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This comment letter responds to a proposed rule issued by the Office of the Comptroller of the Currency (OCC), which would “codify” an alleged federal common-law “principle” known as “valid-when-made.” The proposed rule would amend two of the OCC’s regulations – 12 C.F.R. 7.4001 and 12 C.F.R. 160.110 – by providing that “interest on a loan that is permissible” for a national bank or a federal savings association, under 12 U.S.C. 85 or 12 U.S.C. 1463(g)(1), “shall not be affected by the sale, assignment, or other transfer of the loan.” 84 Fed. Reg. 64229, 64230-31 (Nov. 21, 2019). Thus, the OCC’s proposed rule seeks to expand the scope of federal preemption of state usury laws beyond national banks and federal thrifts to reach purchasers, assignees, and transferees of their loans.

The comment letter maintains that, for the following three reasons, the proposed rule exceeds the OCC’s authority and is contrary to the public interest:

(1) The proposed rule does not comply with the procedural and substantive requirements of 12 U.S.C. 25b, which governs rules and orders issued by the OCC that seek to preempt state consumer financial laws.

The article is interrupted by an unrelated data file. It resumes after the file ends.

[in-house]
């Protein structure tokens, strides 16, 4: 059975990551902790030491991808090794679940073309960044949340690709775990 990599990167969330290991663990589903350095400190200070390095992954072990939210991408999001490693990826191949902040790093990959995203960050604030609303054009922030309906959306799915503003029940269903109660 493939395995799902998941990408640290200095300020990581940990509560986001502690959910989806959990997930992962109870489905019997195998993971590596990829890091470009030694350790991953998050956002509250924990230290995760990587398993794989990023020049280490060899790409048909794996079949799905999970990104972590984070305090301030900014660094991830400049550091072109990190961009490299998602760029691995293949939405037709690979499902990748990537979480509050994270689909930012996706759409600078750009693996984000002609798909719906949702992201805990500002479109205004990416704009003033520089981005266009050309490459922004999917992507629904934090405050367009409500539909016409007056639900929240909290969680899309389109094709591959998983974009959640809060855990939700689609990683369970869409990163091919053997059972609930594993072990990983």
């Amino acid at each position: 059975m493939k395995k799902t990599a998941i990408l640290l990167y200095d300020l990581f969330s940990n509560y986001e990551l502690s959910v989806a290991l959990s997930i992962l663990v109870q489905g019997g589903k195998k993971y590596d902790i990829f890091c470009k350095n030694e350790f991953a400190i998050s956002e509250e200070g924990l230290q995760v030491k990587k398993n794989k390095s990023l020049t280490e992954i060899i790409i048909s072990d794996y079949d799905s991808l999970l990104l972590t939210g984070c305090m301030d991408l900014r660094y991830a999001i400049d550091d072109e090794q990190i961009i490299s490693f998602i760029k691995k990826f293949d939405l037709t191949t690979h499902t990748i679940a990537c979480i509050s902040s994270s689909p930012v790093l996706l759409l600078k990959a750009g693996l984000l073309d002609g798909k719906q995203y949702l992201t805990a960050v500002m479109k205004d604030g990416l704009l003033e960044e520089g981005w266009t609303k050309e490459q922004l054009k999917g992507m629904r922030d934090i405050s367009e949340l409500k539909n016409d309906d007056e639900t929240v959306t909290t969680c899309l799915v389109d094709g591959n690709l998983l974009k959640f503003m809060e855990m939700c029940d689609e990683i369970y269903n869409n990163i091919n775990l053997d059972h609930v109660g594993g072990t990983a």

(2) The proposed rule would unlawfully expand the preemptive scope of 12 U.S.C. 85 and 1463(g)(1) beyond the limits established by Congress, without congressional authorization and in contravention of applicable court decisions.

(3) The proposed rule is contrary to the public interest because it would encourage predatory high-cost lending and other abusive practices that would inflict very serious injuries on consumers.

The comment letter therefore contends that the OCC should withdraw the proposed rule, and the OCC should not issue any other rule or order that would attempt to expand the preemptive scope of 12 U.S.C. 85 and 1463(g) to reach purchasers, assignees, and transferees of loans made by national banks and federal thrifts.

GW Paper Series

No. 2020-03

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